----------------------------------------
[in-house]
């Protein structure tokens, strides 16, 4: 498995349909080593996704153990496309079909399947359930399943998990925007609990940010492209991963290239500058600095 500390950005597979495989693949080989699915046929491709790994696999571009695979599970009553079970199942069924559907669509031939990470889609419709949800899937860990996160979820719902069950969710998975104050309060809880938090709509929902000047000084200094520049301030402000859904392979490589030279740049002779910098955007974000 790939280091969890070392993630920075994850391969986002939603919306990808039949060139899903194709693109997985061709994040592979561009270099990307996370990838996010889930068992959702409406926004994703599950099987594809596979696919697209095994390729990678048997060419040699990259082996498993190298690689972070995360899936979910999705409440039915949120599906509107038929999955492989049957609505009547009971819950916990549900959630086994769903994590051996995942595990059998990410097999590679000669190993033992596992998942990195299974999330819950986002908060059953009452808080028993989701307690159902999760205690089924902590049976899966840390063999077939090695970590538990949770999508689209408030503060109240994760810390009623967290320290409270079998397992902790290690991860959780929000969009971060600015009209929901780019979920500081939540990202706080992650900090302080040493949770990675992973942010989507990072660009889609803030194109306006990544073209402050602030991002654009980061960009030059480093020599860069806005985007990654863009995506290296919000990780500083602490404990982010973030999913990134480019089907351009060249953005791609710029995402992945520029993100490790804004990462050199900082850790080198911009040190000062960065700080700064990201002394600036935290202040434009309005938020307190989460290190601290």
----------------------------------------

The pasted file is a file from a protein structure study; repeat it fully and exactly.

[in-house]
């Protein structure tokens, strides 16, 4: 498995349909080593996704153990496309079909399947359930399943998990925007609990940010492209991963290239500058600095 500390950005597979495989693949080989699915046929491709790994696999571009695979599970009553079970199942069924559907669509031939990470889609419709949800899937860990996160979820719902069950969710998975104050309060809880938090709509929902000047000084200094520049301030402000859904392979490589030279740049002779910098955007974000 790939280091969890070392993630920075994850391969986002939603919306990808039949060139899903194709693109997985061709994040592979561009270099990307996370990838996010889930068992959702409406926004994703599950099987594809596979696919697209095994390729990678048997060419040699990259082996498993190298690689972070995360899936979910999705409440039915949120599906509107038929999955492989049957609505009547009971819950916990549900959630086994769903994590051996995942595990059998990410097999590679000669190993033992596992998942990195299974999330819950986002908060059953009452808080028993989701307690159902999760205690089924902590049976899966840390063999077939090695970590538990949770999508689209408030503060109240994760810390009623967290320290409270079998397992902790290690991860959780929000969009971060600015009209929901780019979920500081939540990202706080992650900090302080040493949770990675992973942010989507990072660009889609803030194109306006990544073209402050602030991002654009980061960009030059480093020599860069806005985007990654863009995506290296919000990780500083602490404990982010973030999913990134480019089907351009060249953005791609710029995402992945520029993100490790804004990462050199900082850790080198911009040190000062960065700080700064990201002394600036935290202040434009309005938020307190989460290190601290």